Some immigrants past the first generation grow away from their home cultures, others cling to it with a ferocity that surpasses their parents'. Nakano is of the latter, being quite the glory hound. He dreams of being able to return to the Old Country someday — just a step away through Komari's torii gate — but not before accruing enough glory and renown in service of Keros and the Cherry Blossom Throne that he'll be respected even as a diasporan.
He was not always like this, of course. After his coming-of-age ceremony at fifteen, he returned for a five-year stint to achieve one of his childhood dreams and be formally trained in the way of the warrior near the capital -- something Komari was able to pull off for him given her position as colonial governor. However, this turned out to be a decision she would eventually come to regret, for her great-great-grandson returned with a rank that he was far too young and inexperienced to hold, an appointment that carried no weight to its name, and an intense, burning desire to prove himself with the full-hearted belief of everything he had been taught.
Of course, the appointment is a complete sham, no doubt the result of politicking which poor Nakano had no idea he was being caught up in as a pawn. The very lords and ladies whom he is supposed to give his complete obedience to have set him up to fail in his appointment, and make a complete fool of himself considering the situation; the entirety of the colonial regiment, for all its titles, numbers seven, him included. Without resources, funding, hands or any form of logistics, Nakano was expected to keep the peace on the frontier, even in the smaller dens. Not that he's about to let his great-great-grandmother mobilise her resources to help him, stubborn fox that he is. There's a part of him that resents this obvious slap to the face in his appointment to the role, but to show contentiousness towards his superiors -- especially in the homeland -- goes against so much of what he truly believes in, so that gets externalised towards foreigners instead. He can't fit in with the natives of the Marches, nor is he really accepted by those he considers to be his own people, a mirror inversion of Kohaku's dilemma. The double stain of shame -- both for being descended from Komari, and being a colonial -- is hard to shake off.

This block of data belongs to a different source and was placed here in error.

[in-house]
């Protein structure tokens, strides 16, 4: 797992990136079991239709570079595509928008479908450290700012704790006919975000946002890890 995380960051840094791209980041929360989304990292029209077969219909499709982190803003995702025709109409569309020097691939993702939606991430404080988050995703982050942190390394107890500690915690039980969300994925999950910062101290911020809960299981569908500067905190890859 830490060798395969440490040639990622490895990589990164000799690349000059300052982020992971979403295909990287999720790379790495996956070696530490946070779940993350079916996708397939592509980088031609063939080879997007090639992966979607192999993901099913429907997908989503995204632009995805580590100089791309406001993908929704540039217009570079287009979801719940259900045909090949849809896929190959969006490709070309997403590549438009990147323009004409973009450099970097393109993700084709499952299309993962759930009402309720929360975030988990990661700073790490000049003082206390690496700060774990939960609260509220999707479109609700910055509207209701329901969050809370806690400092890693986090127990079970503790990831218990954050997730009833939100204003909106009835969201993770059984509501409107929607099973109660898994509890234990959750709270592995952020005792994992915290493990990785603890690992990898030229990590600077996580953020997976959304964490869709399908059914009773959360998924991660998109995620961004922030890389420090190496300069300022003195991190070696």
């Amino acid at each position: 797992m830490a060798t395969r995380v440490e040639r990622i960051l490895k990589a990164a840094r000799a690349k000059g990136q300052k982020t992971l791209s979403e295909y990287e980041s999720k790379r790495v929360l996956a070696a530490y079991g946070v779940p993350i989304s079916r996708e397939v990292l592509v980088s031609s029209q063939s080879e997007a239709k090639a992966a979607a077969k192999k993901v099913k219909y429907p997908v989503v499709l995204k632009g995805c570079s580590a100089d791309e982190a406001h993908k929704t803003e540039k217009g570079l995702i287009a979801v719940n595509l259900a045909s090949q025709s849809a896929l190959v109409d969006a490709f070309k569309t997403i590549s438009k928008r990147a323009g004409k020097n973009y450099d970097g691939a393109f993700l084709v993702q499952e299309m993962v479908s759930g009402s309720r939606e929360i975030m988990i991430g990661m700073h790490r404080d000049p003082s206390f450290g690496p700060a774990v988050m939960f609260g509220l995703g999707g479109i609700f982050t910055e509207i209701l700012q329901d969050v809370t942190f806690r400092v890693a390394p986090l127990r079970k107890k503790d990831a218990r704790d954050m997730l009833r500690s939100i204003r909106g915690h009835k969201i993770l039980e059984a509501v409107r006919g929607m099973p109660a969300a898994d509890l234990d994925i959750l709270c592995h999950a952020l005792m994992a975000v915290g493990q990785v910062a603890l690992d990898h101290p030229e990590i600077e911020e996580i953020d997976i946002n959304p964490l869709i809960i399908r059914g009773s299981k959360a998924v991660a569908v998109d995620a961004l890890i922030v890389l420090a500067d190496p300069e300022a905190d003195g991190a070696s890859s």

The only escape is art.